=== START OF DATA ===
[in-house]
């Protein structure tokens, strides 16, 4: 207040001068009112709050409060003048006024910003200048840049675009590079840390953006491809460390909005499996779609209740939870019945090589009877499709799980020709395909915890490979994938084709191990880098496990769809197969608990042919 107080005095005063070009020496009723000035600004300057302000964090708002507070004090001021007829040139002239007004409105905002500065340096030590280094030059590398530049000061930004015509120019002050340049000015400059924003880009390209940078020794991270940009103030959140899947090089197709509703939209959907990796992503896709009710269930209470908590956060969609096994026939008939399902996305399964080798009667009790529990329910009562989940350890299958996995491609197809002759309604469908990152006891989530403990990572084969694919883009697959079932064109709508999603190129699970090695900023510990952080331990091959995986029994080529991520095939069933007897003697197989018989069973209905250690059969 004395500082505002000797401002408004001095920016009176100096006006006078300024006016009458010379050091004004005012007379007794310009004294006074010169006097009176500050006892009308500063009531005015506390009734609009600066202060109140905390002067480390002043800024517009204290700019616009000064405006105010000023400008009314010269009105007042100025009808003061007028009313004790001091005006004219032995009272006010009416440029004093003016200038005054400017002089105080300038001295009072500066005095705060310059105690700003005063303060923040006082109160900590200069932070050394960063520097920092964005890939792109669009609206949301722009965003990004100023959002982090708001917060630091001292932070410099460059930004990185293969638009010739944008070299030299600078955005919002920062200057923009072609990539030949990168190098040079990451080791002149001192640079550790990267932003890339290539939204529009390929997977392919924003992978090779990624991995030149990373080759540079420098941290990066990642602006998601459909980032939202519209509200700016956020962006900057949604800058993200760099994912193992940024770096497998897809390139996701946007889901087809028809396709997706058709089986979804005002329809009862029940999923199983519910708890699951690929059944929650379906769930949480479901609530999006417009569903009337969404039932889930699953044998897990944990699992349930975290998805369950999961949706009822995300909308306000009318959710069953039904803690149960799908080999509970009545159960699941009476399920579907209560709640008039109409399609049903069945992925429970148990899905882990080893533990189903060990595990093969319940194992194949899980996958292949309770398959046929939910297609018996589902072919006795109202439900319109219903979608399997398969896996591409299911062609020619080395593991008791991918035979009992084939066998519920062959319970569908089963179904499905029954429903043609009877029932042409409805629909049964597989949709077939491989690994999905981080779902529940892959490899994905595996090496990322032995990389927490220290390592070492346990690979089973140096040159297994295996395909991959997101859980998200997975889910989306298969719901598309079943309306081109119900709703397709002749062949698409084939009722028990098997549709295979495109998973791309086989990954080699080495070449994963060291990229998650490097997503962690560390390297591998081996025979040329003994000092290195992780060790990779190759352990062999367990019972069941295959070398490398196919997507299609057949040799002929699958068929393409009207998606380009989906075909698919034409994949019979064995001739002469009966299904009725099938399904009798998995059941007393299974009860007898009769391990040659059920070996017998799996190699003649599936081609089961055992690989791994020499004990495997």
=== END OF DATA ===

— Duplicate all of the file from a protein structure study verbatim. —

[in-house]
């Protein structure tokens, strides 16, 4: 207040001068009112709050409060003048006024910003200048840049675009590079840390953006491809460390909005499996779609209740939870019945090589009877499709799980020709395909915890490979994938084709191990880098496990769809197969608990042919 107080005095005063070009020496009723000035600004300057302000964090708002507070004090001021007829040139002239007004409105905002500065340096030590280094030059590398530049000061930004015509120019002050340049000015400059924003880009390209940078020794991270940009103030959140899947090089197709509703939209959907990796992503896709009710269930209470908590956060969609096994026939008939399902996305399964080798009667009790529990329910009562989940350890299958996995491609197809002759309604469908990152006891989530403990990572084969694919883009697959079932064109709508999603190129699970090695900023510990952080331990091959995986029994080529991520095939069933007897003697197989018989069973209905250690059969 004395500082505002000797401002408004001095920016009176100096006006006078300024006016009458010379050091004004005012007379007794310009004294006074010169006097009176500050006892009308500063009531005015506390009734609009600066202060109140905390002067480390002043800024517009204290700019616009000064405006105010000023400008009314010269009105007042100025009808003061007028009313004790001091005006004219032995009272006010009416440029004093003016200038005054400017002089105080300038001295009072500066005095705060310059105690700003005063303060923040006082109160900590200069932070050394960063520097920092964005890939792109669009609206949301722009965003990004100023959002982090708001917060630091001292932070410099460059930004990185293969638009010739944008070299030299600078955005919002920062200057923009072609990539030949990168190098040079990451080791002149001192640079550790990267932003890339290539939204529009390929997977392919924003992978090779990624991995030149990373080759540079420098941290990066990642602006998601459909980032939202519209509200700016956020962006900057949604800058993200760099994912193992940024770096497998897809390139996701946007889901087809028809396709997706058709089986979804005002329809009862029940999923199983519910708890699951690929059944929650379906769930949480479901609530999006417009569903009337969404039932889930699953044998897990944990699992349930975290998805369950999961949706009822995300909308306000009318959710069953039904803690149960799908080999509970009545159960699941009476399920579907209560709640008039109409399609049903069945992925429970148990899905882990080893533990189903060990595990093969319940194992194949899980996958292949309770398959046929939910297609018996589902072919006795109202439900319109219903979608399997398969896996591409299911062609020619080395593991008791991918035979009992084939066998519920062959319970569908089963179904499905029954429903043609009877029932042409409805629909049964597989949709077939491989690994999905981080779902529940892959490899994905595996090496990322032995990389927490220290390592070492346990690979089973140096040159297994295996395909991959997101859980998200997975889910989306298969719901598309079943309306081109119900709703397709002749062949698409084939009722028990098997549709295979495109998973791309086989990954080699080495070449994963060291990229998650490097997503962690560390390297591998081996025979040329003994000092290195992780060790990779190759352990062999367990019972069941295959070398490398196919997507299609057949040799002929699958068929393409009207998606380009989906075909698919034409994949019979064995001739002469009966299904009725099938399904009798998995059941007393299974009860007898009769391990040659059920070996017998799996190699003649599936081609089961055992690989791994020499004990495997």